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Enlightenment philosopher Essay

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John Locke (1632-1704) was an Enlightenment philosopher. Some authors define him as “the philosopher of freedom” and “the father of English empiricism and liberalism”. His ideas and concepts about social structure, social consent and human natural rights determined development of political philosophy and republican democracy. John Locke was an Oxford scholar. His teachers were famous British scientists including chemist Robert Boyle who probably taught him about atomism. John Locke was medical researcher and physician, philosopher and pedagogue, economist and ideologue for a revolutionary movement.

His career was associated with name of the First Earl of Shaftesbury who was a Lord-Chancellor of England. When Locke emigrated to the continental Europe he studied Cartesian philosophy in France and become acquainted with William of Orange who later became English King. Locke came back to England only in 1689 and took up many official posts but devote much more time to his scientific studies. Contemporaries knew Locke as an economic writer and opposition political activist. Locke was an ideologue of constitutional monarchy and division of powers.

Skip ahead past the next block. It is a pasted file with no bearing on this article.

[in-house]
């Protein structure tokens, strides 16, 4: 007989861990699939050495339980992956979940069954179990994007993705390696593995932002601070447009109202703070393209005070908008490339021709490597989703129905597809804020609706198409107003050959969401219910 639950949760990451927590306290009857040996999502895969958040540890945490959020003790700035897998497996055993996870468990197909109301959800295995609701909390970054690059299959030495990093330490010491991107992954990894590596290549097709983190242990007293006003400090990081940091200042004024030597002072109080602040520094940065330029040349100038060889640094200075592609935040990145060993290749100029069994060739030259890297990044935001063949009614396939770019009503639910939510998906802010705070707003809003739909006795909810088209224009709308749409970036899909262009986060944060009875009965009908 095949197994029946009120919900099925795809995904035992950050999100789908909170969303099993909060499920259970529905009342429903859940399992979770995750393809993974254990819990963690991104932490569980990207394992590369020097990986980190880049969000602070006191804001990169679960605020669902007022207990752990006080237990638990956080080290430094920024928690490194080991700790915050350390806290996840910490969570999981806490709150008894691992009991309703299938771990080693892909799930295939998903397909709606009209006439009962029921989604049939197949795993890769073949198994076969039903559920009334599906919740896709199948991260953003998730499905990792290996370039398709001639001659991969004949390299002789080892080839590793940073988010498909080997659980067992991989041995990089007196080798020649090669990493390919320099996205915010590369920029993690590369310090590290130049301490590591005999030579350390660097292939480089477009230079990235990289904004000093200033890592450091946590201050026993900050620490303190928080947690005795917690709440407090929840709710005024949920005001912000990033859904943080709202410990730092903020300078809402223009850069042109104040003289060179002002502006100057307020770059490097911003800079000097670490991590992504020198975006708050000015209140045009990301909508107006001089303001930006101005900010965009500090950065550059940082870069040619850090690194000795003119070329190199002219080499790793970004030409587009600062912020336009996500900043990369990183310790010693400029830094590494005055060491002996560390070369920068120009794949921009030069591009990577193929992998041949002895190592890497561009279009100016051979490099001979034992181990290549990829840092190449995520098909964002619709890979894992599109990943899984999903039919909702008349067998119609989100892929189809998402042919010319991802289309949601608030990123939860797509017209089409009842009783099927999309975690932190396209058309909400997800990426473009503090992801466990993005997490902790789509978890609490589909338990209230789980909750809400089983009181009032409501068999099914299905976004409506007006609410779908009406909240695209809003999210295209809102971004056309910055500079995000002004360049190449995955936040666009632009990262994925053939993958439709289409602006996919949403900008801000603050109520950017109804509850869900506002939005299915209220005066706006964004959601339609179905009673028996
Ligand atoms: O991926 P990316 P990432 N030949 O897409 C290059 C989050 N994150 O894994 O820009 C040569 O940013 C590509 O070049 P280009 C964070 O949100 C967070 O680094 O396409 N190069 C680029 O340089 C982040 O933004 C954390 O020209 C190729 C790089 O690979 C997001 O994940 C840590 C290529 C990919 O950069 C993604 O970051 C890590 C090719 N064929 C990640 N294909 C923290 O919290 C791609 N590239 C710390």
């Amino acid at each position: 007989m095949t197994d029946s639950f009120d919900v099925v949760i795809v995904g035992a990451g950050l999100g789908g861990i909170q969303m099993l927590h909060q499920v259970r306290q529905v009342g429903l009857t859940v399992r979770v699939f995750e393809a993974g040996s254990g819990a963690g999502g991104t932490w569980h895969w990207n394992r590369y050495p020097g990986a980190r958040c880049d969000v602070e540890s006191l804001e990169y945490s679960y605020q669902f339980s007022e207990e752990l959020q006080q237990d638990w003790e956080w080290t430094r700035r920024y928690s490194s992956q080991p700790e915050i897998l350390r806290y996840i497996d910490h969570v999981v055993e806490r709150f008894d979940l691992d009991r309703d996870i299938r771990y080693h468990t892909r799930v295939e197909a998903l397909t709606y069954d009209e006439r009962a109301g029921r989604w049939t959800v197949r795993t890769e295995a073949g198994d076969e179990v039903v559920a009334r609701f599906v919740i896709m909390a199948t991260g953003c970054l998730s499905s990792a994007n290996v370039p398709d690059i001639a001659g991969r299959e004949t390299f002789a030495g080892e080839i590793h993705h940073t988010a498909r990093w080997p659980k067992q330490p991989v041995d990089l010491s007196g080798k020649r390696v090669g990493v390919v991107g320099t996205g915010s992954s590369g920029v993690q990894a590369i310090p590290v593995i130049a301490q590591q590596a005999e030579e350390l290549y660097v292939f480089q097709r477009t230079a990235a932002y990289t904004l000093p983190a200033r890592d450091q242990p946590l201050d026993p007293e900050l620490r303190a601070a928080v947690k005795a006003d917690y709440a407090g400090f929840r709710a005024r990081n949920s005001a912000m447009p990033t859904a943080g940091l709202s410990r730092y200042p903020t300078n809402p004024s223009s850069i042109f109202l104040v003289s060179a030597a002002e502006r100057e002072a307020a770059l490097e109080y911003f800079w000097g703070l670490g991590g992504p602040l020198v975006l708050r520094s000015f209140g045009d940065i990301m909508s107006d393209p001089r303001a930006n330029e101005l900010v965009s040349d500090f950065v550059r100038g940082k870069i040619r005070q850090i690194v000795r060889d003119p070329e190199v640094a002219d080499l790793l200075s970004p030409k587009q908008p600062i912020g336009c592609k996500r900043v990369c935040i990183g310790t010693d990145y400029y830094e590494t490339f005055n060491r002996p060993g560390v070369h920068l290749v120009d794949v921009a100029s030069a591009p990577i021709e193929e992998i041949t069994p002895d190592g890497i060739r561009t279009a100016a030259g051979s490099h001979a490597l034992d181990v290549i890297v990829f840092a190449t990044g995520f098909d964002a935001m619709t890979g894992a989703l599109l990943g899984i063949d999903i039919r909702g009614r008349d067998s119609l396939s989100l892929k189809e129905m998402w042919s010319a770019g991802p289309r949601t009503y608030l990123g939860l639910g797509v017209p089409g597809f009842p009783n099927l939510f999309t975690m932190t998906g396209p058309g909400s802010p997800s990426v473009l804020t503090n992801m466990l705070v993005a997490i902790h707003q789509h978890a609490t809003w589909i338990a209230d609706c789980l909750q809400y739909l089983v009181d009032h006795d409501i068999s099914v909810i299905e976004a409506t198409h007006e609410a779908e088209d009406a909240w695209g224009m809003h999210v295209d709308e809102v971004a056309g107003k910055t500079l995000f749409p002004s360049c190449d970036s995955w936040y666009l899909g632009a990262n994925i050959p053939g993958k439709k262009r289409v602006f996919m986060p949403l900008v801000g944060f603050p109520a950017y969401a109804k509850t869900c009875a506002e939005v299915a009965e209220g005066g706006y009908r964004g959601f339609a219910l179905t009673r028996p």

He was an opponent of theories of divine origin of the royal power. He was a friend of Isaac Newton and Robert Boyle and an early member of the Royal Society. The principles of Locke’s philosophy were the ideological basement for Great French and American Revolution. John Locke together with Francis Bacons was a founder of empiricism theory. He assumed that human mind at the birth is like “blanc paper” and only experiences through trials and errors form ideas and knowledge. This theory was described in Locke’s “Essay Concerning Human Understanding” and had impact on the development of behaviorism.

Lock started to write his main work “Essay Concerning Human Understanding” in 1671, but published it only in 1690. Why he wrote it? Essay present the fundamental principles of his philosophy, it’s the culmination of his reflection on the origins of human knowledge. Essay contains of four books: “Of innate notions”, “Of ideas”, “Of words” and “Of knowledge and probability”. This philosophic treatise is written in archaic style but it still easy to read because of the use of dialogue form and clear argumentation. Locke devoted much of the Essay to an extended argument that human ideas and understanding are ultimately derived from experience.

Before scientists suggested that some ideas could be innate. Actually, Locke proposed new theory of knowledge. Essay is an answer to the question: “Where do we get ideas which are the content of our knowledge? ” The first chapter of the first book is named as “No innate speculative Principles”. It consists of twenty eights paragraphs. The name of chapter reflects its content. The chapter is opened with discussion “how men, barely by the use of their natural facilities, may attain to all the knowledge they have without the help of any innate impressions”.